Sweetness and light burst forth as the Legislative Council votes for peace, love and understanding.
The lawmakers could have passed a motion of no confidence in Chief Executive Donald Tsang, but didn’t. Sir Bow-Tie’s palling around with grubby second-tier tycoons and their luxury yachts and jets shocked the public and damaged Hong Kong’s reputation. But no favours seem to have been granted; it was harmless Gatsbyesque fun for an easily impressed little bureaucrat. He would have gone down in history for giving civil servants Saturday mornings off – now he will be remembered for sleaze at its most embarrassingly pathetic. It is punishment enough. (I hear that he believes his moment of defining greatness was the constitutional reform package of 2010. This one. Remember it now?)
Our legislature could have demanded some sort of puffed-up inquiry to discover whether Chief Executive-elect CY Leung called for the use of tear gas to convince protestors of the advantages of the Article 23 Security Law in 2003, but again it didn’t. The allegation was made by disgraced ex-lots of things Henry Tang, which isn’t a great recommendation. The alleged comments were uttered in an Executive Council meeting and thus technically confidential and probably not even recorded. It does sound like the sort of thing the stereotype authoritarian Transylvanian wolf-man would say – but maybe that’s what we’re supposed to think. Most of us have more important things to do, and CY has no shortage of ways to redeem himself once he actually takes office.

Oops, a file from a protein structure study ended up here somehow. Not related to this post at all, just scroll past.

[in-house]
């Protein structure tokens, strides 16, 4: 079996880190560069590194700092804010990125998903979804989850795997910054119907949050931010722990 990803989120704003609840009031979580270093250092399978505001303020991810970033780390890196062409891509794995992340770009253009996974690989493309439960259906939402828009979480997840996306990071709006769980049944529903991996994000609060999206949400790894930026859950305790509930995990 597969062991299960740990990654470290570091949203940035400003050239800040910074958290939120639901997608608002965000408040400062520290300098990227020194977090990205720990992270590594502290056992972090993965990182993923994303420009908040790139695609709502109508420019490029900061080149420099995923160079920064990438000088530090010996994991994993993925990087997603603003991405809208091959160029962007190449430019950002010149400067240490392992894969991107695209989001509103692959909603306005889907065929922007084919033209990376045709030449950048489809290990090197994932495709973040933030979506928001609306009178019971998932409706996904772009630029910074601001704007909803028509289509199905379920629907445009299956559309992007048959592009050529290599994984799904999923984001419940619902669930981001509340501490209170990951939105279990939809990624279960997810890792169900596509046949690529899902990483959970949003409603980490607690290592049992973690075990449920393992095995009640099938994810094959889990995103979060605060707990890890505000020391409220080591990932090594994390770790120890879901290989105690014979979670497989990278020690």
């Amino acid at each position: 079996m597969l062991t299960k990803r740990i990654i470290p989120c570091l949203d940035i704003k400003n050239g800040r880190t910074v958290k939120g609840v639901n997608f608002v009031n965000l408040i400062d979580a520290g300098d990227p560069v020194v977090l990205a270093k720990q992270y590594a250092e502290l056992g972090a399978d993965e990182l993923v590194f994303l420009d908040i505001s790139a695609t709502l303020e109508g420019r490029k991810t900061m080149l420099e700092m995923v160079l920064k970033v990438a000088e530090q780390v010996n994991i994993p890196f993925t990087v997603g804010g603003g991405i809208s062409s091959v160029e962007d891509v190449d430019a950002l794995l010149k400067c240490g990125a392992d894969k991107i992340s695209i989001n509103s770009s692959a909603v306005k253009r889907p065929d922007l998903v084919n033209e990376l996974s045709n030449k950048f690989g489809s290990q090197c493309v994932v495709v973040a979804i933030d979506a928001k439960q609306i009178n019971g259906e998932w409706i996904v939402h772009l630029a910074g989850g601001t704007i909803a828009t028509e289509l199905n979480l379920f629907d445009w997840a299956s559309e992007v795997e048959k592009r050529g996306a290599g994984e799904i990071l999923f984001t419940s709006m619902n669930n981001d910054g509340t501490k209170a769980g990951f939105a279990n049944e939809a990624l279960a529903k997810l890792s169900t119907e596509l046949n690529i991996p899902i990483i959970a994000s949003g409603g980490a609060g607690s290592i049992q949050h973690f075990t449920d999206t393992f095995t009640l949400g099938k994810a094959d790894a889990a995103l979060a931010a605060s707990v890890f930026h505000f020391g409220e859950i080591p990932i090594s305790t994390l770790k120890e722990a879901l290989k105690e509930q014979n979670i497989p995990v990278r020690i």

And Legco members could have suspended their own colleague ‘Long Hair’ Leung Kwok-hung for getting a two-month jail sentence, but, yet again, they didn’t. He didn’t shoplift, defraud or build an illegal basement. He was opposing not only a ridiculous government’s ridiculous measure but the way officials were going about it – such as packing a supposed consultation exercise with fake supporters to keep opponents out. Plus, it’s Long Hair: a national treasure, with far and away the highest IQ in the legislature, and who may not even be especially averse to a bit of martyrdom for his many causes.
In practice, of course, these three examples of harmony were bitter struggles in which both pro-establishment and pro-democracy camps failed to get their way, thanks to Legco voting rules designed to favour the former. But all three outcomes spare us some tiresome grandstanding and serious distractions from more pressing issues.
Like this: the cost of a planned 12-km road has gone up 50% to… HK$25 billion. That’s over HK$2 billion a kilometer, or – if my calculator is correct – say HK$2 million a yard. Or over HK$50,000 an inch. I’m not sure what materials they are going to use, but I think I have a solution to the cost overrun: make the road out of diamond-encrusted gold instead.
This is the sort of thing legislators should be looking at. One person who would, but probably won’t be able to, is Mr Paul Zimmerman, a District Council member in Southern Hong Kong Island. In order to qualify to run for one of the five new functional constituency Legco seats representing district councils – to be directly elected at large by all voters – he needs to be a Chinese citizen (he is currently Dutch). He submitted an application some time ago, but the Immigration Department say it will take them until after the Legco elections in September to process it. “Because of the long queue.” (Ex-civil servant Mike Rowse’s application took six weeks.)